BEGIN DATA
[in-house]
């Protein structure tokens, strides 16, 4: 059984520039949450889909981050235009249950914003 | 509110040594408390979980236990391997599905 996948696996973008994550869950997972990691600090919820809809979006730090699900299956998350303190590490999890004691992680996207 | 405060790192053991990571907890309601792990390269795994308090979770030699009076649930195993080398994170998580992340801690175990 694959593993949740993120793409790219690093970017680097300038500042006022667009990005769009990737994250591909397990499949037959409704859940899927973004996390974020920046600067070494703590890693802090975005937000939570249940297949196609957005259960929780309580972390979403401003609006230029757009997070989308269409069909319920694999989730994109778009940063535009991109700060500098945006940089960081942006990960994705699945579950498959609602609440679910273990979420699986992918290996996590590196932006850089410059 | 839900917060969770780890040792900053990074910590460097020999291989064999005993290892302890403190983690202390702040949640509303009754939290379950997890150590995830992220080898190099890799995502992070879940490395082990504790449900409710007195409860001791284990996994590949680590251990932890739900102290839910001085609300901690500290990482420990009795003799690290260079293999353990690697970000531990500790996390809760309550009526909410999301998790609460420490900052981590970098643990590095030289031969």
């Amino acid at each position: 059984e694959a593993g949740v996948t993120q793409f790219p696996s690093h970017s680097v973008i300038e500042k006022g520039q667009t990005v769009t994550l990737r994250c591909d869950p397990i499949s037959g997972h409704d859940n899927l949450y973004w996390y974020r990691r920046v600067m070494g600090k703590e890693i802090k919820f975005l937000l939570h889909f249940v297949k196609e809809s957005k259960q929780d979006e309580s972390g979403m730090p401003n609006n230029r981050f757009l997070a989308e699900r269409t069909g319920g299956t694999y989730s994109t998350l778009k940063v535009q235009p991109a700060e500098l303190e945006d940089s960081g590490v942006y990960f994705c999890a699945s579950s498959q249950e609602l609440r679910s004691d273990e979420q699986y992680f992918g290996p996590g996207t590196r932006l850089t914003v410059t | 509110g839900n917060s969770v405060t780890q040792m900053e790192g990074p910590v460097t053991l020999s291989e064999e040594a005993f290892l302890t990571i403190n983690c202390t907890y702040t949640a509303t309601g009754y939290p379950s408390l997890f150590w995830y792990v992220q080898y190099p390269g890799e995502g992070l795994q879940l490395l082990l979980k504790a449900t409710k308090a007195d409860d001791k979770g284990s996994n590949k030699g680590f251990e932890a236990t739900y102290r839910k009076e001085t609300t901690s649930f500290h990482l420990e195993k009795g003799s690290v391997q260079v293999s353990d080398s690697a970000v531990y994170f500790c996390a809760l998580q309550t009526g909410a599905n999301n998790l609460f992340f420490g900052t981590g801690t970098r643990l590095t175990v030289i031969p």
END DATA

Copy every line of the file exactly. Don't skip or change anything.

[in-house]
């Protein structure tokens, strides 16, 4: 059984520039949450889909981050235009249950914003 | 509110040594408390979980236990391997599905 996948696996973008994550869950997972990691600090919820809809979006730090699900299956998350303190590490999890004691992680996207 | 405060790192053991990571907890309601792990390269795994308090979770030699009076649930195993080398994170998580992340801690175990 694959593993949740993120793409790219690093970017680097300038500042006022667009990005769009990737994250591909397990499949037959409704859940899927973004996390974020920046600067070494703590890693802090975005937000939570249940297949196609957005259960929780309580972390979403401003609006230029757009997070989308269409069909319920694999989730994109778009940063535009991109700060500098945006940089960081942006990960994705699945579950498959609602609440679910273990979420699986992918290996996590590196932006850089410059 | 839900917060969770780890040792900053990074910590460097020999291989064999005993290892302890403190983690202390702040949640509303009754939290379950997890150590995830992220080898190099890799995502992070879940490395082990504790449900409710007195409860001791284990996994590949680590251990932890739900102290839910001085609300901690500290990482420990009795003799690290260079293999353990690697970000531990500790996390809760309550009526909410999301998790609460420490900052981590970098643990590095030289031969």
């Amino acid at each position: 059984e694959a593993g949740v996948t993120q793409f790219p696996s690093h970017s680097v973008i300038e500042k006022g520039q667009t990005v769009t994550l990737r994250c591909d869950p397990i499949s037959g997972h409704d859940n899927l949450y973004w996390y974020r990691r920046v600067m070494g600090k703590e890693i802090k919820f975005l937000l939570h889909f249940v297949k196609e809809s957005k259960q929780d979006e309580s972390g979403m730090p401003n609006n230029r981050f757009l997070a989308e699900r269409t069909g319920g299956t694999y989730s994109t998350l778009k940063v535009q235009p991109a700060e500098l303190e945006d940089s960081g590490v942006y990960f994705c999890a699945s579950s498959q249950e609602l609440r679910s004691d273990e979420q699986y992680f992918g290996p996590g996207t590196r932006l850089t914003v410059t | 509110g839900n917060s969770v405060t780890q040792m900053e790192g990074p910590v460097t053991l020999s291989e064999e040594a005993f290892l302890t990571i403190n983690c202390t907890y702040t949640a509303t309601g009754y939290p379950s408390l997890f150590w995830y792990v992220q080898y190099p390269g890799e995502g992070l795994q879940l490395l082990l979980k504790a449900t409710k308090a007195d409860d001791k979770g284990s996994n590949k030699g680590f251990e932890a236990t739900y102290r839910k009076e001085t609300t901690s649930f500290h990482l420990e195993k009795g003799s690290v391997q260079v293999s353990d080398s690697a970000v531990y994170f500790c996390a809760l998580q309550t009526g909410a599905n999301n998790l609460f992340f420490g900052t981590g801690t970098r643990l590095t175990v030289i031969p």